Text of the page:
"This page links to British Columbia documents that provide communities, engineers and land use professionals with guidance for implementing watershed-based planning, rainwater management, green infrastructure, and water sustainability," reports Mike Tanner.
"Released in 2002, the Guidebook provides a framework for effective rainwater management throughout the province. This tool for local governments presents a methodology for moving from planning to action that focuses on implementing early action where it is most needed," states Laura Maclean.
“Interflow is often the dominant drainage path in glaciated landscapes of British Columbia. Even undeveloped sites founded on till and bedrock rarely show overland flow because of interflow pathways. The lesson is that the interflow system is an incredibly important and yet fragile component of a watershed. It is critical for maintaining stream health and our fishery resource,” states Al Jonsson of DFO.
"Have a look at some of the Water Balance Model slideshow presentations that have been made to industry and government groups starting in 2001. This includes some of the early presentations on the Water Balance Methodology that helped pave the way for the paradigm-shift from 'peak flow thinking' to 'volume-based thinking'. The many presentations created awareness and influenced expectations," stated Ted van der Gulik.
Three cities in the United States are part of a pilot program by the Cleveland Botanical Garden aimed at helping communities struggling with abandoned homes. Sandra Albro said the work isn’t meant to be the answer for all vacant properties, but it is one approach. “In many of the neighborhoods in Gary and Cleveland, these are the first investments that have taken place in these neighborhoods in decades,” she said.
Gibsons is one the first Canadian municipalities to explore managing the natural capital in their community. Their rationale is that natural services have tangible value to the community. "Bringing natural assets into the same asset management system as engineered infrastructure recognizes the quantifiable value they provide to the community and integrates them into the municipal framework for operating budgets, maintenance and regular support," stated Dave Newman.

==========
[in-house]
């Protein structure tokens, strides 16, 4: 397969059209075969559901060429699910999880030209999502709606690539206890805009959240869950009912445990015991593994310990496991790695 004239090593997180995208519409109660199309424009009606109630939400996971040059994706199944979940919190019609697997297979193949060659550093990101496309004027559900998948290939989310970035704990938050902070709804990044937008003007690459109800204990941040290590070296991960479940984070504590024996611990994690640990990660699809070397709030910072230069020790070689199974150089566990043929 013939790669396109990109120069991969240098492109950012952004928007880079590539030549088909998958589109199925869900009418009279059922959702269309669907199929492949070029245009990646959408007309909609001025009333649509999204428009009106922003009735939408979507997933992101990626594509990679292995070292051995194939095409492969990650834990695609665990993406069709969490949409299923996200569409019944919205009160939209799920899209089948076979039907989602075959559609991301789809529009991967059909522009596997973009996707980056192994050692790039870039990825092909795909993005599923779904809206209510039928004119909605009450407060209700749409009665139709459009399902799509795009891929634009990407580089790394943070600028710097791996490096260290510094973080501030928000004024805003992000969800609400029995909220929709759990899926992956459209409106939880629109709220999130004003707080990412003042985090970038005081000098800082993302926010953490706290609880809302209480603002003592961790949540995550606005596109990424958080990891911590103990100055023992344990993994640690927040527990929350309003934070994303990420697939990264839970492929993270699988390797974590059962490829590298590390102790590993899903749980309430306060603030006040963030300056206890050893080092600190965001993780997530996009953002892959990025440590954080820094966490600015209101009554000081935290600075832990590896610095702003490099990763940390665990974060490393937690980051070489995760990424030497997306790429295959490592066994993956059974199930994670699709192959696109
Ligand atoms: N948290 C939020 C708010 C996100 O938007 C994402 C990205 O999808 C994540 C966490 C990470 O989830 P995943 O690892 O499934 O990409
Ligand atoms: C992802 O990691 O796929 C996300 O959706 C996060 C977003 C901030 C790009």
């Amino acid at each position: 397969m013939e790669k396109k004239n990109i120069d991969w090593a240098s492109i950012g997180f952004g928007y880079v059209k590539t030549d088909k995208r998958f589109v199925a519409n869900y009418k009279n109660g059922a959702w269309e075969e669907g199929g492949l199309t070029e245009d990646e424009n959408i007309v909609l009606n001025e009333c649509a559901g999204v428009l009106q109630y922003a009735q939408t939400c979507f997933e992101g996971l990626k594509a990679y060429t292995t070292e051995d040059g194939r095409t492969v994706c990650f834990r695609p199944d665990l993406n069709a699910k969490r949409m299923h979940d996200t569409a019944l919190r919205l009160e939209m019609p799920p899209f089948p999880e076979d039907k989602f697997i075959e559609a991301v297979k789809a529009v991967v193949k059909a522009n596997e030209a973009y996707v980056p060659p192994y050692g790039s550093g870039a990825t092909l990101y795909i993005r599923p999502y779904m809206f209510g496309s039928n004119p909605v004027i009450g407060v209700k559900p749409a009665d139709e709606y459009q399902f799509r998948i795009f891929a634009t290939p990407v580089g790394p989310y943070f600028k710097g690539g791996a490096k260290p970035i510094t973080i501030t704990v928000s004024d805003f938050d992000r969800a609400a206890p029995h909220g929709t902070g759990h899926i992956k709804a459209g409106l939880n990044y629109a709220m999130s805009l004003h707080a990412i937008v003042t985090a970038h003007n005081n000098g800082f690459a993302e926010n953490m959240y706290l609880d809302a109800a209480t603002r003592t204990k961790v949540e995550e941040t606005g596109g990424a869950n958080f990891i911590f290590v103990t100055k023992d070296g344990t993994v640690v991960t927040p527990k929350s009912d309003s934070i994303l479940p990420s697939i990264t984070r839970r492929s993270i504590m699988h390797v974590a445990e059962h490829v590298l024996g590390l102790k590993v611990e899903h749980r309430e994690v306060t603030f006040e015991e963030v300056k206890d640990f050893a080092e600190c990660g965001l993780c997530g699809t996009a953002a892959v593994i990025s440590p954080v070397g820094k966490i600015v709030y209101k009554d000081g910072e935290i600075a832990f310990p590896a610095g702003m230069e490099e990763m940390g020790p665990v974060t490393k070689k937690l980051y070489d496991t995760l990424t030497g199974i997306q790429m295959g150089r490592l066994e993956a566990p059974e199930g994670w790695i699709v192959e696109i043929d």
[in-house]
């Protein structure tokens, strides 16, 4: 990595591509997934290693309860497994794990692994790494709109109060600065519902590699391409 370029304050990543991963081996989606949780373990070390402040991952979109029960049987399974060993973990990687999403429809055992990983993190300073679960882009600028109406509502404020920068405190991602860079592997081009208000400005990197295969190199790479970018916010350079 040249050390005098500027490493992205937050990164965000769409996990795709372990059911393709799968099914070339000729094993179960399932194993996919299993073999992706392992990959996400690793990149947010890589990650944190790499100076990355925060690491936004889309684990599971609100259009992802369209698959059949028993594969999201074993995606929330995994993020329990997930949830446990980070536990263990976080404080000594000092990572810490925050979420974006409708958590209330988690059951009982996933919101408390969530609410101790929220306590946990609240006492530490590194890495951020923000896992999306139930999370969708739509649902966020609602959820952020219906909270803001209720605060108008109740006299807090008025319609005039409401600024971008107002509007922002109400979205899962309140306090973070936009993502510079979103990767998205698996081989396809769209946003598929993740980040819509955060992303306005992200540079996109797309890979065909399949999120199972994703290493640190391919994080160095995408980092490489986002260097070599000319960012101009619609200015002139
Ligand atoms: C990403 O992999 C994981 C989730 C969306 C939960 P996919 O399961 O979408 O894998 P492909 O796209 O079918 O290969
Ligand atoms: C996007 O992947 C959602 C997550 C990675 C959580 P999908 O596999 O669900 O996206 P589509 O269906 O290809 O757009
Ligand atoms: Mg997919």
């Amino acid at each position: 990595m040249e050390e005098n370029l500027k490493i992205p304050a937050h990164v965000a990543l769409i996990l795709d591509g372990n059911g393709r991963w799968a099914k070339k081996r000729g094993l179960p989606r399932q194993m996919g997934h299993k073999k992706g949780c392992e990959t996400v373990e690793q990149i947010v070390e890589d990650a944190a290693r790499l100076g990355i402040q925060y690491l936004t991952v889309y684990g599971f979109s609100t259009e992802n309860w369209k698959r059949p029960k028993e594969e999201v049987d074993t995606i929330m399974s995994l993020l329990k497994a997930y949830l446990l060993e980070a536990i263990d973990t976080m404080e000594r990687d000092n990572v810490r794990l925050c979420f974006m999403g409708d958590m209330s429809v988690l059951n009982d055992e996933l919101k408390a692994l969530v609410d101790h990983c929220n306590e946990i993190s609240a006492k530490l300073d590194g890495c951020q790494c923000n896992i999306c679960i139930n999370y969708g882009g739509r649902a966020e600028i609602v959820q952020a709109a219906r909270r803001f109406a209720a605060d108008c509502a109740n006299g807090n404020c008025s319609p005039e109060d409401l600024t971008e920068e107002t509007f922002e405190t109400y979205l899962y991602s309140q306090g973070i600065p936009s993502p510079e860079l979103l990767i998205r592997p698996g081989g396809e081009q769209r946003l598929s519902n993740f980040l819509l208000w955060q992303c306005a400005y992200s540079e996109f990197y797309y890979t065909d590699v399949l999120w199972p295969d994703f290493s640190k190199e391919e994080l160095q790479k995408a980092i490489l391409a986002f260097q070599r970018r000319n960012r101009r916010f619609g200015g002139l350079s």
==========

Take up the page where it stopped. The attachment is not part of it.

"Climate change is exacerbating an existing vulnerability (a seasonal water imbalance). When we are vulnerable on the IN side of the equation, we then have to build in resiliency on the OUT side. But where will we do that, recognizing that everything is in flux? The answer is that we look for the little things that will yield cumulative benefits in the built environment. This is key," says Kim Stephens.
"A watershed is an integrated system, is infrastructure, and must be viewed as an asset that provides municipal services. Watershed systems thinking covers the continuum from water supply to drainage, and encompasses human and/or ecosystem needs. Where a local government regulates land use, a watershed is an integral part of the drainage infrastructure assets of the local government," says Kate Miller.
"Local governments regulate how land is developed, drained and serviced. This means local governments have the authority and ability to determine and implement watershed-based volume targets that would help to prevent drainage impacts in wet weather and also maintain an adequate water supply in dry weather for human and/or ecosystem needs," stated Richard Boase.
“The asset management process is a continuum; and nature is an integral part of a community’s infrastructure system. The process starts with the engineered assets that local governments provide. Communities will progress along the continuum incrementally as their understanding grows. By also accounting for and integrating the services that nature provides, over time they can achieve the goal of Sustainable Service Delivery for watershed systems," states Wally Wells.
“A systems approach to watershed health and protection recognizes that actions on the land have consequences for the three pathways to streams and hence the water balance of the watershed. Those consequences are felt in both dry weather and wet weather – too little or too much water, respectively. Resilient Rainwater Management accounts for all rainfall-days per year,” stated Kim Stephens.
"The BC Framework points the way to a holistic and integrated approach to asset management. Nature, and the ecosystem services that it provides, are a fundamental and integral part of a community’s infrastructure system. This is not to suggest that all ecosystem services provide a municipal function. Trees, soil, green spaces, and water do contribute a valuable municipal function in maintaining the hydrologic integrity of a healthy watershed," states Glen Brown.
“A history of top down management of water in Australia was challenged by drought. Concerned citizens called for implementation of bottom up strategies and inclusion in the decision making process. It was an emerging insight that there were no ‘silver bullet’ single solutions for water management. Both bottom-up and top-down approaches were needed," wrote Peter Coombes.
“The Pitu’paq Partnership is a unique collaboration of Mi’kmaq and non-Mi’kmaq communities in Cape Breton Island, forming ten communities in all. The Pitu’paq Partnership learned early that in order to make good decisions about water, it needed to think like water. Water does not know boundaries of politics or culture, but it does hold the memory and tell the story of every contaminant we put into the land, air and water itself," stated Laurie Suitor.